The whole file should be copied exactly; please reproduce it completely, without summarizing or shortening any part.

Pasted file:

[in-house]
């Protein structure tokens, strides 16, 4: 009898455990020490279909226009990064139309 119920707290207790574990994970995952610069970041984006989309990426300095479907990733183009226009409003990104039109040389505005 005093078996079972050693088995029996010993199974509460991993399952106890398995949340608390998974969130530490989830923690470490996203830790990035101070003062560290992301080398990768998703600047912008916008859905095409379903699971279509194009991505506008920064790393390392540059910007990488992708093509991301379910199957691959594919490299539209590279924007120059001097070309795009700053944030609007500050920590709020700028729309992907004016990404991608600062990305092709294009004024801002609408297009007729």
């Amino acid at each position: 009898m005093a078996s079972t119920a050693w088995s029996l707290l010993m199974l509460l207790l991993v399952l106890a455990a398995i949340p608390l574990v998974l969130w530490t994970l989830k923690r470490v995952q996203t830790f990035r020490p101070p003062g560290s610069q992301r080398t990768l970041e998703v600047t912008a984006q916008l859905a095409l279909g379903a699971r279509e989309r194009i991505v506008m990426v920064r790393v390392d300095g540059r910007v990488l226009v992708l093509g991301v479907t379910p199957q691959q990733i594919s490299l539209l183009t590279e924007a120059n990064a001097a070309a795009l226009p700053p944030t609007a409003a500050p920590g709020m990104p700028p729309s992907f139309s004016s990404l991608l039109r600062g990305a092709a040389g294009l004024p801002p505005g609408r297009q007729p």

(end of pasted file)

[in-house]
């Protein structure tokens, strides 16, 4: 009898455990020490279909226009990064139309 119920707290207790574990994970995952610069970041984006989309990426300095479907990733183009226009409003990104039109040389505005 005093078996079972050693088995029996010993199974509460991993399952106890398995949340608390998974969130530490989830923690470490996203830790990035101070003062560290992301080398990768998703600047912008916008859905095409379903699971279509194009991505506008920064790393390392540059910007990488992708093509991301379910199957691959594919490299539209590279924007120059001097070309795009700053944030609007500050920590709020700028729309992907004016990404991608600062990305092709294009004024801002609408297009007729």
């Amino acid at each position: 009898m005093a078996s079972t119920a050693w088995s029996l707290l010993m199974l509460l207790l991993v399952l106890a455990a398995i949340p608390l574990v998974l969130w530490t994970l989830k923690r470490v995952q996203t830790f990035r020490p101070p003062g560290s610069q992301r080398t990768l970041e998703v600047t912008a984006q916008l859905a095409l279909g379903a699971r279509e989309r194009i991505v506008m990426v920064r790393v390392d300095g540059r910007v990488l226009v992708l093509g991301v479907t379910p199957q691959q990733i594919s490299l539209l183009t590279e924007a120059n990064a001097a070309a795009l226009p700053p944030t609007a409003a500050p920590g709020m990104p700028p729309s992907f139309s004016s990404l991608l039109r600062g990305a092709a040389g294009l004024p801002p505005g609408r297009q007729p």